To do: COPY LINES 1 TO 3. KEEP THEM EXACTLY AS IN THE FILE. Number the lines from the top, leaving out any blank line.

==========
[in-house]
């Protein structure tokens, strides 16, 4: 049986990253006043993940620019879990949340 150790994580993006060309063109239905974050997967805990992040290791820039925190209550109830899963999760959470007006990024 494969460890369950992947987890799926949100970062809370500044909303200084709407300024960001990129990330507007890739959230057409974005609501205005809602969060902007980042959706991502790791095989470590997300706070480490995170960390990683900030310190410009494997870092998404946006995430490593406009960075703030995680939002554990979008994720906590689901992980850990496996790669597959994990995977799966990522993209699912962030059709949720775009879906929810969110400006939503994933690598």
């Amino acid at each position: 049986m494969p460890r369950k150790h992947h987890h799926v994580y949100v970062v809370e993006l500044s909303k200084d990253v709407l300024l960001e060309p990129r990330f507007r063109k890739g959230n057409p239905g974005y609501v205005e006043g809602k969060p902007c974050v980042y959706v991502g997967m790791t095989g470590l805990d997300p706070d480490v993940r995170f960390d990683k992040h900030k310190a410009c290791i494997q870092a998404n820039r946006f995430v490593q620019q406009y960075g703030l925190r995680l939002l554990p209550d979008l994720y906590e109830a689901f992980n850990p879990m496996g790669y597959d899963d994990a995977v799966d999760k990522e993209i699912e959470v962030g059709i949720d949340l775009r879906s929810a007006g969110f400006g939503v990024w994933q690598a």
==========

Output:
[in-house]
């Protein structure tokens, strides 16, 4: 049986990253006043993940620019879990949340 150790994580993006060309063109239905974050997967805990992040290791820039925190209550109830899963999760959470007006990024 494969460890369950992947987890799926949100970062809370500044909303200084709407300024960001990129990330507007890739959230057409974005609501205005809602969060902007980042959706991502790791095989470590997300706070480490995170960390990683900030310190410009494997870092998404946006995430490593406009960075703030995680939002554990979008994720906590689901992980850990496996790669597959994990995977799966990522993209699912962030059709949720775009879906929810969110400006939503994933690598």
């Amino acid at each position: 049986m494969p460890r369950k150790h992947h987890h799926v994580y949100v970062v809370e993006l500044s909303k200084d990253v709407l300024l960001e060309p990129r990330f507007r063109k890739g959230n057409p239905g974005y609501v205005e006043g809602k969060p902007c974050v980042y959706v991502g997967m790791t095989g470590l805990d997300p706070d480490v993940r995170f960390d990683k992040h900030k310190a410009c290791i494997q870092a998404n820039r946006f995430v490593q620019q406009y960075g703030l925190r995680l939002l554990p209550d979008l994720y906590e109830a689901f992980n850990p879990m496996g790669y597959d899963d994990a995977v799966d999760k990522e993209i699912e959470v962030g059709i949720d949340l775009r879906s929810a007006g969110f400006g939503v990024w994933q690598a």